Background: In COPD patients, there is reduced vascularity and inflammation of the bronchi, which may have opposite effects on bronchial blood flow (QAW). We studied the relationship of QAW with the fraction of exhaled nitric oxide (FENO), which is a potent vasodilator. We also investigated the vascular response to budesonide and a beta(2)-agonist.
Methods: We measured QAW in 17 patients with COPD (mean [+/- SEM] age, 67 +/- 3 years; 10 male patients; mean FEV(1), 57 +/- 3% predicted; mean FEV(1)/FVC ratio, 54 +/- 4%), all of whom were ex-smokers, and in 16 age-matched nonsmoking volunteers (mean age, 64 +/- 4 years) and compared this to FENO. QAW was measured using the acetylene dilution method.
Results: Mean QAW was similar in patients with COPD (34.29 +/- 1.09 microL/mL/min) compared to healthy subjects (35.50 +/- 1.74 microL/mL/min; p > 0.05) and was not affected by long-term treatment (35.89 +/- 1.63 microL/mL/min) or short-term treatment (32.50 +/- 1.24 microL/mL/min; p < 0.05) with inhaled budesonide. QAW positively correlated with the diffusion of carbon monoxide (ie, carbon monoxide transfer coefficient: r = 0.74; p < 0.05). FENO levels were mildly elevated in steroid-treated patients (10.89 +/- 0.87 parts per billion [ppb]) and untreated patients (9.40 +/- 0.86 ppb) compared to the control group (8.22 +/- 0.57 ppb; p < 0.05) and were correlated with QAW (r = 0.6; p < 0.05). Ten minutes after the inhalation of 200 microg of albuterol, QAW was more elevated in healthy control subjects (59.33 +/- 2.40 microL/mL/min) compared to COPD patients (38.00 +/- 0.58 microL/mL/min; p < 0.05), indicating that COPD patients may have a reduced bronchial vascular reactivity.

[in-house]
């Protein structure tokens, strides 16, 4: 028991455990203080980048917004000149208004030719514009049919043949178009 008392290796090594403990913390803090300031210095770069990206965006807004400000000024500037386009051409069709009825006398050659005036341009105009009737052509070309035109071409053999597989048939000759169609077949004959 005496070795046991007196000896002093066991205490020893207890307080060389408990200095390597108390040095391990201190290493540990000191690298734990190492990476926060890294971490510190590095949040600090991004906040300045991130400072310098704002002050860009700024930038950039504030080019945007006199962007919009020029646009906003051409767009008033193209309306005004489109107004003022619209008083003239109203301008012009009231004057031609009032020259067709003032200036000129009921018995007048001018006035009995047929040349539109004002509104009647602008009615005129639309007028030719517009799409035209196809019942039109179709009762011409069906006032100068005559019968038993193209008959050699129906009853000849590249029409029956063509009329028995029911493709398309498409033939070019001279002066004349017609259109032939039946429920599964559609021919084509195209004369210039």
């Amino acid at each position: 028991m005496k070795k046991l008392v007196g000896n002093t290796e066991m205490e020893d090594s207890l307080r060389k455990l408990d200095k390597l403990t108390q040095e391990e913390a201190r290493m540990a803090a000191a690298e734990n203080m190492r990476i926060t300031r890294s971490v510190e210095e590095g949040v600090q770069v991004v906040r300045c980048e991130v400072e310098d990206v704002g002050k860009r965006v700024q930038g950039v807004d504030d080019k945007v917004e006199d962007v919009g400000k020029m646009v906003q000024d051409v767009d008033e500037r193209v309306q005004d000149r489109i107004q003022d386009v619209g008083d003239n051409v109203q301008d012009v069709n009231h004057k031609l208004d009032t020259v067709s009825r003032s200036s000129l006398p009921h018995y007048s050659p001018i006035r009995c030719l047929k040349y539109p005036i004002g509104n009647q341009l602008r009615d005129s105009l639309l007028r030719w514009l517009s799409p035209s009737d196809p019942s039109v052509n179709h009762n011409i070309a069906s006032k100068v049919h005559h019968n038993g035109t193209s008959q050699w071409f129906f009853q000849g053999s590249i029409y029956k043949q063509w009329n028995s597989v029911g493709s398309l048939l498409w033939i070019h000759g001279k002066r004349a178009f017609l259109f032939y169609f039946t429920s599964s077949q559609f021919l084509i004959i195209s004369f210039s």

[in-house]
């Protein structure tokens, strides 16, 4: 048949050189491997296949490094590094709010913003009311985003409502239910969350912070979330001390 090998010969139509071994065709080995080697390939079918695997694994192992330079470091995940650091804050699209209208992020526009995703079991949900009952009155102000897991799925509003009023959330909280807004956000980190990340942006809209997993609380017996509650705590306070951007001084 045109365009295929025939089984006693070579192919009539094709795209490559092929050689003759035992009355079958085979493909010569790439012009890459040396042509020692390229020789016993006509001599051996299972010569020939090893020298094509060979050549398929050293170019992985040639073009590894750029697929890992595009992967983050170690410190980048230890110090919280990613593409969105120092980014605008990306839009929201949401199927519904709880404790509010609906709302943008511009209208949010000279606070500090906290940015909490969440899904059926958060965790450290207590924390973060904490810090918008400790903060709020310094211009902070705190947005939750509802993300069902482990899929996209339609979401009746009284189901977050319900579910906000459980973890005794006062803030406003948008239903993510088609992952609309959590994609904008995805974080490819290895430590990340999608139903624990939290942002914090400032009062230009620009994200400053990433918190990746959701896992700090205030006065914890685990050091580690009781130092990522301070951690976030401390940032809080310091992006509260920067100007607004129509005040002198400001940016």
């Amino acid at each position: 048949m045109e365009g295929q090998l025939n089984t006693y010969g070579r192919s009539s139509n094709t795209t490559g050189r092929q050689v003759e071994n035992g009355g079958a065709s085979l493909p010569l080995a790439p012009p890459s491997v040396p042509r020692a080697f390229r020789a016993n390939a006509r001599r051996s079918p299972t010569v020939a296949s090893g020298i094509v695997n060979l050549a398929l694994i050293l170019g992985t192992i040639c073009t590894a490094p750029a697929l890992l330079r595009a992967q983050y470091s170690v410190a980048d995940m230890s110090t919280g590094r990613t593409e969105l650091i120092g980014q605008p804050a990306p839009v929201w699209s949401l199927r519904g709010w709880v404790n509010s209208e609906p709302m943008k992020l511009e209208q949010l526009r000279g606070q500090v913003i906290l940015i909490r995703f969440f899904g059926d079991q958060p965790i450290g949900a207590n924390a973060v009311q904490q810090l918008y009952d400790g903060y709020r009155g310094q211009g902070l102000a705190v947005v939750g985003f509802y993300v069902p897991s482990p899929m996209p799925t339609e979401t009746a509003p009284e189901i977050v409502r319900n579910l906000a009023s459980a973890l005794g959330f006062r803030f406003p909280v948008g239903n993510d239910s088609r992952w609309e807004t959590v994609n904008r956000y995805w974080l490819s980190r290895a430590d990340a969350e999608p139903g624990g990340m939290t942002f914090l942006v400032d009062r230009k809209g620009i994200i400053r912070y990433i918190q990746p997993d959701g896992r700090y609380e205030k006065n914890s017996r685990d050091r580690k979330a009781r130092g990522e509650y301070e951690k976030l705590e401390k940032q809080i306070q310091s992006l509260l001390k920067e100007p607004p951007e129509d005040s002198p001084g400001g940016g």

Conclusions: QAW is normal in COPD patients and is not affected by therapy with inhaled corticosteroids or beta(2)-agonists. In addition, QAW correlates with levels of FENO, which may have a regulatory role.